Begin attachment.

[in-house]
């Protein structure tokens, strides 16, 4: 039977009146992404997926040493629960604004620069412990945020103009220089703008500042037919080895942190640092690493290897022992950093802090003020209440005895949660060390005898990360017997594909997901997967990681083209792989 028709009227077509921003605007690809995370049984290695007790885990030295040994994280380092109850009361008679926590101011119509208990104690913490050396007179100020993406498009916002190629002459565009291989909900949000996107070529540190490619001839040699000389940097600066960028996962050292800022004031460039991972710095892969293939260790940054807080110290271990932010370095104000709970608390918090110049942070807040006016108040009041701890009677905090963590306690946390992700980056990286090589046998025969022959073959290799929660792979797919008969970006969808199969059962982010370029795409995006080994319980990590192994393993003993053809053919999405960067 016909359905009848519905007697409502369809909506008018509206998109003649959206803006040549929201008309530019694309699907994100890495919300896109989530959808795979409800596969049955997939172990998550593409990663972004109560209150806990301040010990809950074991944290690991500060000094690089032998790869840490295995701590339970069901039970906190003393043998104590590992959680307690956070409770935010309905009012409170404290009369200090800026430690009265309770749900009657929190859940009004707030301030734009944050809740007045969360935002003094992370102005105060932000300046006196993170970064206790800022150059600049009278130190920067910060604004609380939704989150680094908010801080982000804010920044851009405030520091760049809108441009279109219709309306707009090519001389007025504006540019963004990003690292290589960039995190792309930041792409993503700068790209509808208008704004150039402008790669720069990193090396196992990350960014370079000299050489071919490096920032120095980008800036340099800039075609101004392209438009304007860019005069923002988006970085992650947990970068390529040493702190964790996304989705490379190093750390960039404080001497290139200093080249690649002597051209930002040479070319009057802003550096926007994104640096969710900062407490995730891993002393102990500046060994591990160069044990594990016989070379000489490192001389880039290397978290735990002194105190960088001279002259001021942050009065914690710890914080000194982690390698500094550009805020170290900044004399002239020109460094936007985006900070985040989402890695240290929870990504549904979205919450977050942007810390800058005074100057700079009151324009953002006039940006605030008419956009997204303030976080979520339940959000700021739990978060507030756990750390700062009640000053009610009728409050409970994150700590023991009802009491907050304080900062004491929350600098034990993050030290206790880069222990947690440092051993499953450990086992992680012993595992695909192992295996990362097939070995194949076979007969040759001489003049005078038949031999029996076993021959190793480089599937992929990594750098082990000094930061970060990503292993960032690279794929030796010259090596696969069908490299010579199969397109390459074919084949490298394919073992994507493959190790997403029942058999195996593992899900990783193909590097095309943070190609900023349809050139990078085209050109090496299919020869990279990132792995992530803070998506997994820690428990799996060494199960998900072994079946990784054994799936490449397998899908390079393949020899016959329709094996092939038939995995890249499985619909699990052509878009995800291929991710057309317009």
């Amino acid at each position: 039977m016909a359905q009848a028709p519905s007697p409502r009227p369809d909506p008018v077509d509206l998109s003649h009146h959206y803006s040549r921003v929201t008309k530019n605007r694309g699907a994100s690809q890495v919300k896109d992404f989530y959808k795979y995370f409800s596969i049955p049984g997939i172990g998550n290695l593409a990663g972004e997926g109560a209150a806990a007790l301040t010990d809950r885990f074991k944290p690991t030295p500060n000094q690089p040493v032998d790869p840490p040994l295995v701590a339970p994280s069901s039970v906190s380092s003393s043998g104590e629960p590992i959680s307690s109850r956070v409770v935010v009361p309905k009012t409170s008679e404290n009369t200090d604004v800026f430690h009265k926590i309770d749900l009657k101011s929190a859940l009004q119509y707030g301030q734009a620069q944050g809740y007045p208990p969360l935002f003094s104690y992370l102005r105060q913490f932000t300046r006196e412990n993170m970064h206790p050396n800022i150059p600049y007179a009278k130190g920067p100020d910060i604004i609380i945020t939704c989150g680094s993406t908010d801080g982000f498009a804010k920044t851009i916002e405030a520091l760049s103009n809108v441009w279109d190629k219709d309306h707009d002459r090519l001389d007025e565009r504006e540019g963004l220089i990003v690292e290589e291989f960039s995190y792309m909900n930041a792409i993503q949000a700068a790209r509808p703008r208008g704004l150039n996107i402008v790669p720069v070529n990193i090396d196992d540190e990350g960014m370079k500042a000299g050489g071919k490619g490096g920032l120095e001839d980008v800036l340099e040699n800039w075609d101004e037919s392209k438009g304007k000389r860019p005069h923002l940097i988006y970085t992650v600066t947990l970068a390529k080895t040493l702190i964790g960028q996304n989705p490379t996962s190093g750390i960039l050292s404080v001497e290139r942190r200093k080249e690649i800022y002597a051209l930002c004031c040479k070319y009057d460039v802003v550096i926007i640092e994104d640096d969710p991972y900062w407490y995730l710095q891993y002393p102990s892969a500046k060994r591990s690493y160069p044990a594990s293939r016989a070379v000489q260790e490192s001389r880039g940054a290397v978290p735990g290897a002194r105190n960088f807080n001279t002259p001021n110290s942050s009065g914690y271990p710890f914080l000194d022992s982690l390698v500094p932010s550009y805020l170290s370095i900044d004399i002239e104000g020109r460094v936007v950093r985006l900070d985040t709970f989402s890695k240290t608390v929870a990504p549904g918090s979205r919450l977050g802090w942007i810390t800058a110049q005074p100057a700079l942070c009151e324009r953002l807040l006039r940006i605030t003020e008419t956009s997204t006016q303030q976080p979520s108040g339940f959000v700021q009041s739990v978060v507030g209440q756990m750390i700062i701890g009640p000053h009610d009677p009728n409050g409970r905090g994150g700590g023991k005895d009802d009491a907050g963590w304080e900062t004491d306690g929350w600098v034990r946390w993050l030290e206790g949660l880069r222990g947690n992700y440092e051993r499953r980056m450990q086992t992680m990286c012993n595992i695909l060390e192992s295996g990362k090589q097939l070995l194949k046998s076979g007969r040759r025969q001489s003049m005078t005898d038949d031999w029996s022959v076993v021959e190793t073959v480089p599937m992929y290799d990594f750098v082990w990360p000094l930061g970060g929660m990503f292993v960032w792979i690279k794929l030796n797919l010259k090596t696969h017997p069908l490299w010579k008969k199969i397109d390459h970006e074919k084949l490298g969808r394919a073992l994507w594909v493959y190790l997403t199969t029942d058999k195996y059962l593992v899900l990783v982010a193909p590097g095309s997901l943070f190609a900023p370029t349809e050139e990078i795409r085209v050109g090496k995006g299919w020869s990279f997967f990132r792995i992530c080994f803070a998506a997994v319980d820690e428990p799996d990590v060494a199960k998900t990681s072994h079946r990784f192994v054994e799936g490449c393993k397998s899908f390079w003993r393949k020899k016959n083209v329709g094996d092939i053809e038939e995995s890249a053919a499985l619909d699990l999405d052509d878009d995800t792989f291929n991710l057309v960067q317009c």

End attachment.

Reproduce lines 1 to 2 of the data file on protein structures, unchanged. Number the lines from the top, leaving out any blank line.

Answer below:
[in-house]
């Protein structure tokens, strides 16, 4: 039977009146992404997926040493629960604004620069412990945020103009220089703008500042037919080895942190640092690493290897022992950093802090003020209440005895949660060390005898990360017997594909997901997967990681083209792989 028709009227077509921003605007690809995370049984290695007790885990030295040994994280380092109850009361008679926590101011119509208990104690913490050396007179100020993406498009916002190629002459565009291989909900949000996107070529540190490619001839040699000389940097600066960028996962050292800022004031460039991972710095892969293939260790940054807080110290271990932010370095104000709970608390918090110049942070807040006016108040009041701890009677905090963590306690946390992700980056990286090589046998025969022959073959290799929660792979797919008969970006969808199969059962982010370029795409995006080994319980990590192994393993003993053809053919999405960067 016909359905009848519905007697409502369809909506008018509206998109003649959206803006040549929201008309530019694309699907994100890495919300896109989530959808795979409800596969049955997939172990998550593409990663972004109560209150806990301040010990809950074991944290690991500060000094690089032998790869840490295995701590339970069901039970906190003393043998104590590992959680307690956070409770935010309905009012409170404290009369200090800026430690009265309770749900009657929190859940009004707030301030734009944050809740007045969360935002003094992370102005105060932000300046006196993170970064206790800022150059600049009278130190920067910060604004609380939704989150680094908010801080982000804010920044851009405030520091760049809108441009279109219709309306707009090519001389007025504006540019963004990003690292290589960039995190792309930041792409993503700068790209509808208008704004150039402008790669720069990193090396196992990350960014370079000299050489071919490096920032120095980008800036340099800039075609101004392209438009304007860019005069923002988006970085992650947990970068390529040493702190964790996304989705490379190093750390960039404080001497290139200093080249690649002597051209930002040479070319009057802003550096926007994104640096969710900062407490995730891993002393102990500046060994591990160069044990594990016989070379000489490192001389880039290397978290735990002194105190960088001279002259001021942050009065914690710890914080000194982690390698500094550009805020170290900044004399002239020109460094936007985006900070985040989402890695240290929870990504549904979205919450977050942007810390800058005074100057700079009151324009953002006039940006605030008419956009997204303030976080979520339940959000700021739990978060507030756990750390700062009640000053009610009728409050409970994150700590023991009802009491907050304080900062004491929350600098034990993050030290206790880069222990947690440092051993499953450990086992992680012993595992695909192992295996990362097939070995194949076979007969040759001489003049005078038949031999029996076993021959190793480089599937992929990594750098082990000094930061970060990503292993960032690279794929030796010259090596696969069908490299010579199969397109390459074919084949490298394919073992994507493959190790997403029942058999195996593992899900990783193909590097095309943070190609900023349809050139990078085209050109090496299919020869990279990132792995992530803070998506997994820690428990799996060494199960998900072994079946990784054994799936490449397998899908390079393949020899016959329709094996092939038939995995890249499985619909699990052509878009995800291929991710057309317009």